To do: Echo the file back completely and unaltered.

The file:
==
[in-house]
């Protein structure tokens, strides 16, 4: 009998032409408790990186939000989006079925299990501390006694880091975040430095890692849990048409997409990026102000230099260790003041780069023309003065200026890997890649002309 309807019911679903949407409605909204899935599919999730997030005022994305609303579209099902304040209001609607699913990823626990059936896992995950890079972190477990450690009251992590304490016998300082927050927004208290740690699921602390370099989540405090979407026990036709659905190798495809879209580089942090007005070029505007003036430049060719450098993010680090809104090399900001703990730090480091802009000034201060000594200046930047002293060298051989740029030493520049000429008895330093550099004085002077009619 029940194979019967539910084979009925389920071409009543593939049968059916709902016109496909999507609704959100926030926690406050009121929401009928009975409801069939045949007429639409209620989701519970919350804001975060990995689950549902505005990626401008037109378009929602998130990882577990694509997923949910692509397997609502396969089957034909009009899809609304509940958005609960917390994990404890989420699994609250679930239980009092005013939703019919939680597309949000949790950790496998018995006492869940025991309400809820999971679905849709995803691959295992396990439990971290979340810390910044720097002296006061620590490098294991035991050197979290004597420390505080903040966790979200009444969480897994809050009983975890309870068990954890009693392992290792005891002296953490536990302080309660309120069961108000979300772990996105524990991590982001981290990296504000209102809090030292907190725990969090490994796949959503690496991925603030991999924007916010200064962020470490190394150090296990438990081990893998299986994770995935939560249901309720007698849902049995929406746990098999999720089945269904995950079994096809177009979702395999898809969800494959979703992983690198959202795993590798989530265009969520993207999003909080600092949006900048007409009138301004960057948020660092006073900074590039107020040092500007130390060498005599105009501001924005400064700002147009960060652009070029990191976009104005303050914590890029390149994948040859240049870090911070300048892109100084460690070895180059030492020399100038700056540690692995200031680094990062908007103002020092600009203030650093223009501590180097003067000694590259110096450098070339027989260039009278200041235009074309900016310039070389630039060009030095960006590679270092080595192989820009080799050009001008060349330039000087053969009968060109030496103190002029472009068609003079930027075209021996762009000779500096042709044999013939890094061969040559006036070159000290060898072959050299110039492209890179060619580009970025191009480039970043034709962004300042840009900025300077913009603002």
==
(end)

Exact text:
[in-house]
């Protein structure tokens, strides 16, 4: 009998032409408790990186939000989006079925299990501390006694880091975040430095890692849990048409997409990026102000230099260790003041780069023309003065200026890997890649002309 309807019911679903949407409605909204899935599919999730997030005022994305609303579209099902304040209001609607699913990823626990059936896992995950890079972190477990450690009251992590304490016998300082927050927004208290740690699921602390370099989540405090979407026990036709659905190798495809879209580089942090007005070029505007003036430049060719450098993010680090809104090399900001703990730090480091802009000034201060000594200046930047002293060298051989740029030493520049000429008895330093550099004085002077009619 029940194979019967539910084979009925389920071409009543593939049968059916709902016109496909999507609704959100926030926690406050009121929401009928009975409801069939045949007429639409209620989701519970919350804001975060990995689950549902505005990626401008037109378009929602998130990882577990694509997923949910692509397997609502396969089957034909009009899809609304509940958005609960917390994990404890989420699994609250679930239980009092005013939703019919939680597309949000949790950790496998018995006492869940025991309400809820999971679905849709995803691959295992396990439990971290979340810390910044720097002296006061620590490098294991035991050197979290004597420390505080903040966790979200009444969480897994809050009983975890309870068990954890009693392992290792005891002296953490536990302080309660309120069961108000979300772990996105524990991590982001981290990296504000209102809090030292907190725990969090490994796949959503690496991925603030991999924007916010200064962020470490190394150090296990438990081990893998299986994770995935939560249901309720007698849902049995929406746990098999999720089945269904995950079994096809177009979702395999898809969800494959979703992983690198959202795993590798989530265009969520993207999003909080600092949006900048007409009138301004960057948020660092006073900074590039107020040092500007130390060498005599105009501001924005400064700002147009960060652009070029990191976009104005303050914590890029390149994948040859240049870090911070300048892109100084460690070895180059030492020399100038700056540690692995200031680094990062908007103002020092600009203030650093223009501590180097003067000694590259110096450098070339027989260039009278200041235009074309900016310039070389630039060009030095960006590679270092080595192989820009080799050009001008060349330039000087053969009968060109030496103190002029472009068609003079930027075209021996762009000779500096042709044999013939890094061969040559006036070159000290060898072959050299110039492209890179060619580009970025191009480039970043034709962004300042840009900025300077913009603002």